(Mr Davis) Again, I have to correct you. Having read the minutes of the Committee of Public Accounts of 29 April, going back to what I wanted to say at the start, we were very surprised, disappointed and concerned to see some of the comments there about the lack of co-operation with Customs, particularly reference to the fact that information was not provided beyond May 2001, which is quite incorrect, and also that we continue to trade with customers who had been red carded. This is clearly not the case. Since 1999 we have discontinued business or ceased supply to over 30 distributors. That is having an effect, one has to say. In the first part of the calendar year seizures of our brands compared with the same period last year are down 40%. We are doing very little trade, if any at all, in many of these areas today. I would have to argue that we have taken very strenuous and drastic measures to stop this.

  297. I think that is quite a key point. My colleagues will have to investigate that further. We have been briefed, of course, as you know, that you have been less co-operative than other tobacco manufacturers and it is for that reason that Customs have not felt able to enter into a Memorandum of Understanding. There is one point I can give to you and maybe you can answer this question. According to Customs, 15 red and four yellow cards have been issued in respect of your customers. You say you have received 13 and four yellow. Let us not argue about that. The fact is that the total number of cards issued in respect of the other two UK manufacturers is only two. We have a picture of you from Customs and Excise of you receiving many more red and yellow cards and of you being less co-operative than other tobacco manufacturers. For example, speed and completeness of response to the tracking and tracing requests of seized goods has been significantly slower than other manufacturers. You will have an opportunity to develop your case this afternoon, but you deny that, do you?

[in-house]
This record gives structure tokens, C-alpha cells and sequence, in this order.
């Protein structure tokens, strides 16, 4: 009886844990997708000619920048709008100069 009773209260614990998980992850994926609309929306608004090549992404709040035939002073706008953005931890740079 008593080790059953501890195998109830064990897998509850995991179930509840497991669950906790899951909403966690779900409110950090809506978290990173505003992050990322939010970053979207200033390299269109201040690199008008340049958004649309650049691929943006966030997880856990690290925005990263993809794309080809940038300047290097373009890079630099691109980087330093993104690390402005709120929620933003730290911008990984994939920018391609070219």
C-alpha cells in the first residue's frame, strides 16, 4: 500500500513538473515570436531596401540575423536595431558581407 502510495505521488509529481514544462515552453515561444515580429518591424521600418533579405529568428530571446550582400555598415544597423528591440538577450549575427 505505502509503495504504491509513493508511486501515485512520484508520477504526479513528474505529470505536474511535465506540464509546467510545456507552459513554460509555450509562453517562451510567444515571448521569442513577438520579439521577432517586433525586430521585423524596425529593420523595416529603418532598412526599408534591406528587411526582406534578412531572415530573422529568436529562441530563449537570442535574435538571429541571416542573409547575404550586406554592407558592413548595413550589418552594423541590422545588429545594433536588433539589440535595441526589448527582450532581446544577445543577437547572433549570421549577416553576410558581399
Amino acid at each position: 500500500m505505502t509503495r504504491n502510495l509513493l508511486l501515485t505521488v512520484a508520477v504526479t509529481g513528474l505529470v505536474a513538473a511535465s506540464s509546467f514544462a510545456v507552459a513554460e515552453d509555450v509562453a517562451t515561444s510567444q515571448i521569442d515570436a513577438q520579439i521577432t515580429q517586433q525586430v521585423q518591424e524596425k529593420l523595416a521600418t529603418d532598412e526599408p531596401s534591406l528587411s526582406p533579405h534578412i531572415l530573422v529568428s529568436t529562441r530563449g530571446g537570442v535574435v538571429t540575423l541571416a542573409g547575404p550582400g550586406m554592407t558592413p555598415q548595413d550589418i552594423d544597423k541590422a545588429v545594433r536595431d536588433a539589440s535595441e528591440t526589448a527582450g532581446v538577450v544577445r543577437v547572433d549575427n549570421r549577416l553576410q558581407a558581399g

(Mr Davis) In terms of red cards I did not say that we had been issued with 30 red cards; I think we have been issued with 13 red cards. We have discontinued business with 30 customers and most of those were before red cards were ever issued by Customs. We have been extremely responsive to (a) eight of those red cards and (b) before they were even thought of, or before it was a mechanism that was used by Customs. The observation that was made by Customs to me and really the first I knew of it in any great detail was when I was invited to a meeting with the Director of Law Enforcement on 16 April who said at that meeting that we were compliant but not as co-operative as we might be. At that meeting I expressed surprise and disappointment because I believe our track record of co-operation with Her Majesty's Customs over many years stands up to the closest scrutiny. We were very frustrated.

  298. Other Members can investigate that further. Reading your own Executive Summary you say, page 2, bullet 5, and I think these words are very carefully chosen by you: "Imperial has never deliberately supplied overseas' markets with the intention that smugglers will obtain its cigarettes and divert them to the UK illegally." To sum up the first part of this hearing, what this Committee wants is a stronger degree of assurance from you—because you also say that you strongly disapprove of the smuggled market, you had to say that, and it damages your business. What your statement leaves us wondering, if I can speak for my Committee for a moment, is whether your company whilst doing nothing illegal is, in effect, turning a blind eye. What is your response to that?
  (Mr Davis) Chairman, I will answer that in as short and crisp a way as I can. The discontinuation or cessation of trade with 30 major distributors around the world is a very drastic and serious reaction to that problem. It is evidence of the significant co-operation we have with Customs and the seriousness with which we view smuggling. It does us no good whatsoever. It undermines our position in this market. It is double whammy and probably a triple whammy for us. I would prefer us to be judged by our deeds.

  Chairman: Thank you, Mr Davis. Mr Frank Field?

Mr Field

  299. I have two questions. We have to declare our interests. As smoking cigarettes is closely allied to developing lung cancer, I am going to ask our three witnesses whether they smoke.
  (Mr Davis) I do.
  (Mr Davidson) I do not.
  (Mr Dibble) I do not.